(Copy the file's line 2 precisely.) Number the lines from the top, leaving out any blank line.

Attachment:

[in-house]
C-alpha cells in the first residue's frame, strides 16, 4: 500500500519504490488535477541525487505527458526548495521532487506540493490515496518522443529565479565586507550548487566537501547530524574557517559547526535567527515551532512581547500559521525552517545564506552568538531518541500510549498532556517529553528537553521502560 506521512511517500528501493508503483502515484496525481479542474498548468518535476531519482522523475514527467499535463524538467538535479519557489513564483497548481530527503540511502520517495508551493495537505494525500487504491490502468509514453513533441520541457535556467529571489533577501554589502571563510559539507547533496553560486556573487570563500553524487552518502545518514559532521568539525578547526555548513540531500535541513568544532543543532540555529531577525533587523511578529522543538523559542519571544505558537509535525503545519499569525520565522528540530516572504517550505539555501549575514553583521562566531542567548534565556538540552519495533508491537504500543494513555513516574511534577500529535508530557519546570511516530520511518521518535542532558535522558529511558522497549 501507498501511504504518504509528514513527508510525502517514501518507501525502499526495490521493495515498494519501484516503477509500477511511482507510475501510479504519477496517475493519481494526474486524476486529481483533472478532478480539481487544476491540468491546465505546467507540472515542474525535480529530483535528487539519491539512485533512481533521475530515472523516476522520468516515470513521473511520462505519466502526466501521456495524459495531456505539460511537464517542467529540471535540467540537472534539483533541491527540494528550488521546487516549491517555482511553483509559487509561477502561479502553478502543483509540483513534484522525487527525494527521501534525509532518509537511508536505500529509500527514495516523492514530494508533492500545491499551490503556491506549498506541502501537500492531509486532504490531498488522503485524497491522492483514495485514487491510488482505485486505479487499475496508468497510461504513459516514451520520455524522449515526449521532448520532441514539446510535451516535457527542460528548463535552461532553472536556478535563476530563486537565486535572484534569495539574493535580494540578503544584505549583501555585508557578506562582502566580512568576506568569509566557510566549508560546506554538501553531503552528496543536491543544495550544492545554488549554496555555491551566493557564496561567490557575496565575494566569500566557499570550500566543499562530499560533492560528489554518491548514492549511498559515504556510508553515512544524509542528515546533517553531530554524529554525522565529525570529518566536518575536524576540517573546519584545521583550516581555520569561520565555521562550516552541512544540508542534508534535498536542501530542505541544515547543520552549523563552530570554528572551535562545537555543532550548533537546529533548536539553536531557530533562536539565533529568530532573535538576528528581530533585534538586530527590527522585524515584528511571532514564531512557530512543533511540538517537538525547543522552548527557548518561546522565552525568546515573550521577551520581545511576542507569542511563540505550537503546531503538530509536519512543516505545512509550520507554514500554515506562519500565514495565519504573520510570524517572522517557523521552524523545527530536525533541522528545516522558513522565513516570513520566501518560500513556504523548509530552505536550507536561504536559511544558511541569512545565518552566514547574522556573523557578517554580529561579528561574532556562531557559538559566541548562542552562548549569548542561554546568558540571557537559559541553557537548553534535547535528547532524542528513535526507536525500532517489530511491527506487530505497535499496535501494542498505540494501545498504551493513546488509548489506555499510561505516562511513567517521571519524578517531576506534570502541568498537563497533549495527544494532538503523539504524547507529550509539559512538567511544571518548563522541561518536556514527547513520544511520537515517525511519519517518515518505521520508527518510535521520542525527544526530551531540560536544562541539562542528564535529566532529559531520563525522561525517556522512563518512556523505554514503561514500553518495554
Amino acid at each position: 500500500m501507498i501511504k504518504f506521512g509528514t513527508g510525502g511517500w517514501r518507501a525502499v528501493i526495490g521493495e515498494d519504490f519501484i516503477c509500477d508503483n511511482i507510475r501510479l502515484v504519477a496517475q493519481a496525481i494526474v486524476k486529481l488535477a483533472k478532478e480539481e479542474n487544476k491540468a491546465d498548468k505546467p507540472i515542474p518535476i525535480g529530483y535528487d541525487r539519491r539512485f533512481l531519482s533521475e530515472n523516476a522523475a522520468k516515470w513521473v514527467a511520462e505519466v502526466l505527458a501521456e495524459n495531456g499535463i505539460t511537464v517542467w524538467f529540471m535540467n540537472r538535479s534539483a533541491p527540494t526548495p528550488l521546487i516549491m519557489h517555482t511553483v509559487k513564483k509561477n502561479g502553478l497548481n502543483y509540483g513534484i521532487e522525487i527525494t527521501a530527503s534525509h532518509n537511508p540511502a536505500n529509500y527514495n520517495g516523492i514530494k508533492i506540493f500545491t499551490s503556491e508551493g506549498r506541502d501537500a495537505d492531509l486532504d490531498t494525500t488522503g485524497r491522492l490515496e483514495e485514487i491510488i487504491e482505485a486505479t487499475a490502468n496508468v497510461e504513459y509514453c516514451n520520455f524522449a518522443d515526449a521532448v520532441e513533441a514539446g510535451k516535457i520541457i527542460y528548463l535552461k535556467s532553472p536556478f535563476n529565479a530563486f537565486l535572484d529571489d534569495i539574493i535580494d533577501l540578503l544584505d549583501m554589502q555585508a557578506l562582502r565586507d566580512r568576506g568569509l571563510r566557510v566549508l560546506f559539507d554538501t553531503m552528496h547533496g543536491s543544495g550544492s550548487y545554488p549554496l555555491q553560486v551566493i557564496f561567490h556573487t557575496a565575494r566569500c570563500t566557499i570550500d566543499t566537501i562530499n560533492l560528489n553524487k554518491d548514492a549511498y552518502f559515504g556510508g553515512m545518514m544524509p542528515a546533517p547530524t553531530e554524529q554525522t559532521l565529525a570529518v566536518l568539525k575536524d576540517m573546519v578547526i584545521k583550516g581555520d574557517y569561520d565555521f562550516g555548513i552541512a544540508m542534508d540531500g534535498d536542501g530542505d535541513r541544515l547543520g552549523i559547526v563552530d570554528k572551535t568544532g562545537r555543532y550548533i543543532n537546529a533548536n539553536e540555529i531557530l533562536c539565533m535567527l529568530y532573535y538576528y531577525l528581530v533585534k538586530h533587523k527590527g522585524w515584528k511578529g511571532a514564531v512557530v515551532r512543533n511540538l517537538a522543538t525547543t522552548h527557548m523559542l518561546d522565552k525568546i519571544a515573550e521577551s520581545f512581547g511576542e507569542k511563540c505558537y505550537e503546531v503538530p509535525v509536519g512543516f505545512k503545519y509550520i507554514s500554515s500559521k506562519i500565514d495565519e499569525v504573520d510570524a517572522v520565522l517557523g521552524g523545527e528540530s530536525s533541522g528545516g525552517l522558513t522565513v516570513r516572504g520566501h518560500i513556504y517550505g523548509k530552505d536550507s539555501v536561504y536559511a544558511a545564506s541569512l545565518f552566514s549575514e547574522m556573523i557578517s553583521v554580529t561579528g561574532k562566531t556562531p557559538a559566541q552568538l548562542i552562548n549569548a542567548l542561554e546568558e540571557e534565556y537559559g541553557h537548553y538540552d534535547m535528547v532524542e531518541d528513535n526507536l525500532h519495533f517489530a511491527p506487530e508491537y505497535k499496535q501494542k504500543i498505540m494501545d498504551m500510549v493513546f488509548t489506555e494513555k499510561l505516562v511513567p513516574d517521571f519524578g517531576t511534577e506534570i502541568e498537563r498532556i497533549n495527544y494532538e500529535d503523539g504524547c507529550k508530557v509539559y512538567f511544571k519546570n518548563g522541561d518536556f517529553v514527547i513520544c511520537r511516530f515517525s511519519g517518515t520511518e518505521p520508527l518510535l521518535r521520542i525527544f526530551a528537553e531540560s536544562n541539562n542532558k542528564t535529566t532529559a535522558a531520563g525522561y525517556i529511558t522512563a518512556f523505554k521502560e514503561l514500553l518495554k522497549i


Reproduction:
C-alpha cells in the first residue's frame, strides 16, 4: 500500500519504490488535477541525487505527458526548495521532487506540493490515496518522443529565479565586507550548487566537501547530524574557517559547526535567527515551532512581547500559521525552517545564506552568538531518541500510549498532556517529553528537553521502560 506521512511517500528501493508503483502515484496525481479542474498548468518535476531519482522523475514527467499535463524538467538535479519557489513564483497548481530527503540511502520517495508551493495537505494525500487504491490502468509514453513533441520541457535556467529571489533577501554589502571563510559539507547533496553560486556573487570563500553524487552518502545518514559532521568539525578547526555548513540531500535541513568544532543543532540555529531577525533587523511578529522543538523559542519571544505558537509535525503545519499569525520565522528540530516572504517550505539555501549575514553583521562566531542567548534565556538540552519495533508491537504500543494513555513516574511534577500529535508530557519546570511516530520511518521518535542532558535522558529511558522497549 501507498501511504504518504509528514513527508510525502517514501518507501525502499526495490521493495515498494519501484516503477509500477511511482507510475501510479504519477496517475493519481494526474486524476486529481483533472478532478480539481487544476491540468491546465505546467507540472515542474525535480529530483535528487539519491539512485533512481533521475530515472523516476522520468516515470513521473511520462505519466502526466501521456495524459495531456505539460511537464517542467529540471535540467540537472534539483533541491527540494528550488521546487516549491517555482511553483509559487509561477502561479502553478502543483509540483513534484522525487527525494527521501534525509532518509537511508536505500529509500527514495516523492514530494508533492500545491499551490503556491506549498506541502501537500492531509486532504490531498488522503485524497491522492483514495485514487491510488482505485486505479487499475496508468497510461504513459516514451520520455524522449515526449521532448520532441514539446510535451516535457527542460528548463535552461532553472536556478535563476530563486537565486535572484534569495539574493535580494540578503544584505549583501555585508557578506562582502566580512568576506568569509566557510566549508560546506554538501553531503552528496543536491543544495550544492545554488549554496555555491551566493557564496561567490557575496565575494566569500566557499570550500566543499562530499560533492560528489554518491548514492549511498559515504556510508553515512544524509542528515546533517553531530554524529554525522565529525570529518566536518575536524576540517573546519584545521583550516581555520569561520565555521562550516552541512544540508542534508534535498536542501530542505541544515547543520552549523563552530570554528572551535562545537555543532550548533537546529533548536539553536531557530533562536539565533529568530532573535538576528528581530533585534538586530527590527522585524515584528511571532514564531512557530512543533511540538517537538525547543522552548527557548518561546522565552525568546515573550521577551520581545511576542507569542511563540505550537503546531503538530509536519512543516505545512509550520507554514500554515506562519500565514495565519504573520510570524517572522517557523521552524523545527530536525533541522528545516522558513522565513516570513520566501518560500513556504523548509530552505536550507536561504536559511544558511541569512545565518552566514547574522556573523557578517554580529561579528561574532556562531557559538559566541548562542552562548549569548542561554546568558540571557537559559541553557537548553534535547535528547532524542528513535526507536525500532517489530511491527506487530505497535499496535501494542498505540494501545498504551493513546488509548489506555499510561505516562511513567517521571519524578517531576506534570502541568498537563497533549495527544494532538503523539504524547507529550509539559512538567511544571518548563522541561518536556514527547513520544511520537515517525511519519517518515518505521520508527518510535521520542525527544526530551531540560536544562541539562542528564535529566532529559531520563525522561525517556522512563518512556523505554514503561514500553518495554